Sweatshop Dolls, an Egoist, and a Cat-fished Trans: The New York Asian Film Festival Returns (NYAFF)
Fortunately, once again, in fact for the 22nd time, NYAFF is supplying a solid, cultural one-two punch to the jaw of rampant bigotry against Asians, American and otherwise.
With over 70 offerings, including eight world premieres, from 15 countries including Singapore, Thailand, and Malaysia, voices seldom reaching our shores, except sporadically on Netflix or more often on Criterion, will now be heard . . . and what majestic voices they are, especially that of director Zhang Wei, whose past and present works are being showcased at the fest.
Clearly, Wei’s Factory Boss (2014) supplies adequate proof of why he deserves such an honor with this unflinching view of capitalism gone awry. Here Yao Anlian portrays one of cinema’s more complex entrepreneurs, Lin Dalin, a role that’s won him numerous Best Actor accolades.
Boss opens with these context-setting lines: “The global financial storm hasn’t come to an end yet in 2010, resulting in bankruptcy of thousands of toy factories in China’s Guangdong province. Only several have survived.”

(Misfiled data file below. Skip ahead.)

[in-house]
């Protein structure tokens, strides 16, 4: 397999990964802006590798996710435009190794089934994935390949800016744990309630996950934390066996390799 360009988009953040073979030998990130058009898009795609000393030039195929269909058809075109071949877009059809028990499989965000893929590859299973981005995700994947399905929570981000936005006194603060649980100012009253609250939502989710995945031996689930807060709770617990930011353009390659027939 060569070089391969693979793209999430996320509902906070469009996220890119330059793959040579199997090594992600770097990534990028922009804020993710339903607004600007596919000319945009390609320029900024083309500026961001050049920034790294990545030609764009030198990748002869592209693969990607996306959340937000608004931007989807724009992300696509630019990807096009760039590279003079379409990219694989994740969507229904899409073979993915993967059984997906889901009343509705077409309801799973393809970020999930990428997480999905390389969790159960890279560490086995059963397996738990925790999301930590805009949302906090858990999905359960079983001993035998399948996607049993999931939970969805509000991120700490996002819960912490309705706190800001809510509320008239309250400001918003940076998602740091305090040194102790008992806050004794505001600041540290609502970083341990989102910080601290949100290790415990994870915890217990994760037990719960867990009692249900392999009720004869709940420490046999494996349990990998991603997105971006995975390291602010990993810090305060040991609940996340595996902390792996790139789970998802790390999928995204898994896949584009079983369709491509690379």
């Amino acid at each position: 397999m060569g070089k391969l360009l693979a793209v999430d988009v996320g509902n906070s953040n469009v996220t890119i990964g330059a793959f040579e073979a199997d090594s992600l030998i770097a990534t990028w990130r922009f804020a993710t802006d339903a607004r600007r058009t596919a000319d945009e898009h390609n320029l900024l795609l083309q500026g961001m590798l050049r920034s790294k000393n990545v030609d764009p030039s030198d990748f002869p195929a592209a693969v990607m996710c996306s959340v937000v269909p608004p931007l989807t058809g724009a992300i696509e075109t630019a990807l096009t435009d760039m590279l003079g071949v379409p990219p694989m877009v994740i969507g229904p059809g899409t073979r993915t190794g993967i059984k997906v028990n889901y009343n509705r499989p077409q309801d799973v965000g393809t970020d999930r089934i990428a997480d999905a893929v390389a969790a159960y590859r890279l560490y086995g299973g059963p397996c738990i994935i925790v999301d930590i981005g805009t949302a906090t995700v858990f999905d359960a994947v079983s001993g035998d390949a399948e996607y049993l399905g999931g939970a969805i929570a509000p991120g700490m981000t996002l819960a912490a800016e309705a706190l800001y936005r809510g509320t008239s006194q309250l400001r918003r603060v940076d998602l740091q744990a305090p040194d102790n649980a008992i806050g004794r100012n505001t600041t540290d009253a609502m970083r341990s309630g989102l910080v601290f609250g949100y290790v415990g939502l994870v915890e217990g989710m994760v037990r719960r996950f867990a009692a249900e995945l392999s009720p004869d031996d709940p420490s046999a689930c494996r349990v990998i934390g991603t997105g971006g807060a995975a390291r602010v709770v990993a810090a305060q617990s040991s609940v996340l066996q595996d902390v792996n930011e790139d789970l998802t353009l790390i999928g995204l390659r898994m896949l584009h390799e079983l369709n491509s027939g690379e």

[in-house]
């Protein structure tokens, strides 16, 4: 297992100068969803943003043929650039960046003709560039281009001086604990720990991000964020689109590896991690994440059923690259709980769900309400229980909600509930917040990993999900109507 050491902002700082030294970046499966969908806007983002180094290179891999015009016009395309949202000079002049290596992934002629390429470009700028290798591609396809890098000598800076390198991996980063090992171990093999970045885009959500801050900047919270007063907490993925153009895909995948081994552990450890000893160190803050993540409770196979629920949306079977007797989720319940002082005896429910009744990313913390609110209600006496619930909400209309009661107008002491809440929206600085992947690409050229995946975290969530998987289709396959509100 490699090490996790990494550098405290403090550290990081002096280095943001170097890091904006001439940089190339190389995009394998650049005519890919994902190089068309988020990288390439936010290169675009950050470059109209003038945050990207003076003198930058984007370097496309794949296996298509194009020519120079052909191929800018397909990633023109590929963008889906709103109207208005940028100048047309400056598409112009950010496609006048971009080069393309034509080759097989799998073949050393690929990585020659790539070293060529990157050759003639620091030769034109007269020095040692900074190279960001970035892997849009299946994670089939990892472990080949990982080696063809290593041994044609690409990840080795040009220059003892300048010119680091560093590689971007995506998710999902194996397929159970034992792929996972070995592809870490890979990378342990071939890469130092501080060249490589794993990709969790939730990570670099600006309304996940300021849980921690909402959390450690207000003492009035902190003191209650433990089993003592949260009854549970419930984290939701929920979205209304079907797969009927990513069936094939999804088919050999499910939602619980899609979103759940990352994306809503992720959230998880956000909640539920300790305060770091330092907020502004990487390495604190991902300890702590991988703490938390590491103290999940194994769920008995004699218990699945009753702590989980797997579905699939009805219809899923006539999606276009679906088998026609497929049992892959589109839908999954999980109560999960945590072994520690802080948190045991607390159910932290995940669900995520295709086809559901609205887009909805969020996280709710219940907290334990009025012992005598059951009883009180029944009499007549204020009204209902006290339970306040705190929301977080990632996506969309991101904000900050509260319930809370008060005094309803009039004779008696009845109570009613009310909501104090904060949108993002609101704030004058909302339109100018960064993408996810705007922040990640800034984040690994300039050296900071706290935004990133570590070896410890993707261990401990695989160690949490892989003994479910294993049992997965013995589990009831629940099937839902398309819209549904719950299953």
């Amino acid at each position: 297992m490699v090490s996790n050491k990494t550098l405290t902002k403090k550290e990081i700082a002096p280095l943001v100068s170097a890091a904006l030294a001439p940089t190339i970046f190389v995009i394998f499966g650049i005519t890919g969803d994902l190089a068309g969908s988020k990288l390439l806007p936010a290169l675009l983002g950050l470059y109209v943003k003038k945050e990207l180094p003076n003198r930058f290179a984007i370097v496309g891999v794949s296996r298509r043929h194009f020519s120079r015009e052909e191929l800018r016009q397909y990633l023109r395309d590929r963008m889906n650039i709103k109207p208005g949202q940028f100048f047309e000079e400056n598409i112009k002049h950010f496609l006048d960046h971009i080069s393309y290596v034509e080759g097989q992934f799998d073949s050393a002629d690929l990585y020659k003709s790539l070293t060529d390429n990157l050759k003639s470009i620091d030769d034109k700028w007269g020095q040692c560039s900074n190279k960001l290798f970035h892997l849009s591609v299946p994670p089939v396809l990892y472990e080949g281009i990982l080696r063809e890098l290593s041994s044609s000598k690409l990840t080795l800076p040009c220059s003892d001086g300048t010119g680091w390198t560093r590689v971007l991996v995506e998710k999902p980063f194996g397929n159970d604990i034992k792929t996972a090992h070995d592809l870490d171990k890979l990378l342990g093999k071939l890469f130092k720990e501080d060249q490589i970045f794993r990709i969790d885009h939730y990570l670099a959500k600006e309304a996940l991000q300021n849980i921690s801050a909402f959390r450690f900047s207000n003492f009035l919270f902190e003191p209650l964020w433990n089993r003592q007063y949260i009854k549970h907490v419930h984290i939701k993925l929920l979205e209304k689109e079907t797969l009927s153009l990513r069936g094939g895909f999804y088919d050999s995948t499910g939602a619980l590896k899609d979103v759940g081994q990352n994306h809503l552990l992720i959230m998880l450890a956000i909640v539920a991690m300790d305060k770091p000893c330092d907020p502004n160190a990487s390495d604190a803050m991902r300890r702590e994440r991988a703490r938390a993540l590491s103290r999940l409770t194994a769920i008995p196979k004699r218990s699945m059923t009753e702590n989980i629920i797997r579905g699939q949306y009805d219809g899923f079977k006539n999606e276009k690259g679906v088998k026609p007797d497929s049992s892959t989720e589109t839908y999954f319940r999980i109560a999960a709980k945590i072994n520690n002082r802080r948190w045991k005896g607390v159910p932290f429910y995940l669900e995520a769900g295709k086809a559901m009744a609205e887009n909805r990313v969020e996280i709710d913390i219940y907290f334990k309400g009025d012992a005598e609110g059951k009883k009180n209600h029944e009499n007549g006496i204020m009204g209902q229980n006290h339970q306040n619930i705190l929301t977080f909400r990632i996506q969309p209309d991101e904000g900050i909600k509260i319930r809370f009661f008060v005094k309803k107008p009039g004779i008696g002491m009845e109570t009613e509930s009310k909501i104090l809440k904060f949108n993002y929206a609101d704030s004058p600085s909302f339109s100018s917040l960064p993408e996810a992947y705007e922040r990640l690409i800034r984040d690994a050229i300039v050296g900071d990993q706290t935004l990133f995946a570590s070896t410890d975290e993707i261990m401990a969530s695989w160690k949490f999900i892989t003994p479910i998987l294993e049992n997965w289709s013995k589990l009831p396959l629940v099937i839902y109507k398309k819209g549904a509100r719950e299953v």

So be prepared for speedy assembly lines of dismembered doll parts getting readied for the States, an accurate visual metaphor for the workers at Lin’s factory. His laborers haven’t been paid for over two months. Additionally, their lunch breaks have been cut in half; they are forced to live in elfin dormitory rooms shoehorned with fellow toilers; and when paid, their salaries are below the designated minimum wage. Forget health concerns.
Yes, Lin refuses to have a broken ventilation system repaired causing his employees to breath in toxic fumes throughout their forced-overtime days. One elderly long-time employee even comes down with leukemia. No wonder a company truck is set on fire in protest. Then a strike: “Stop exploitation! Pay us!”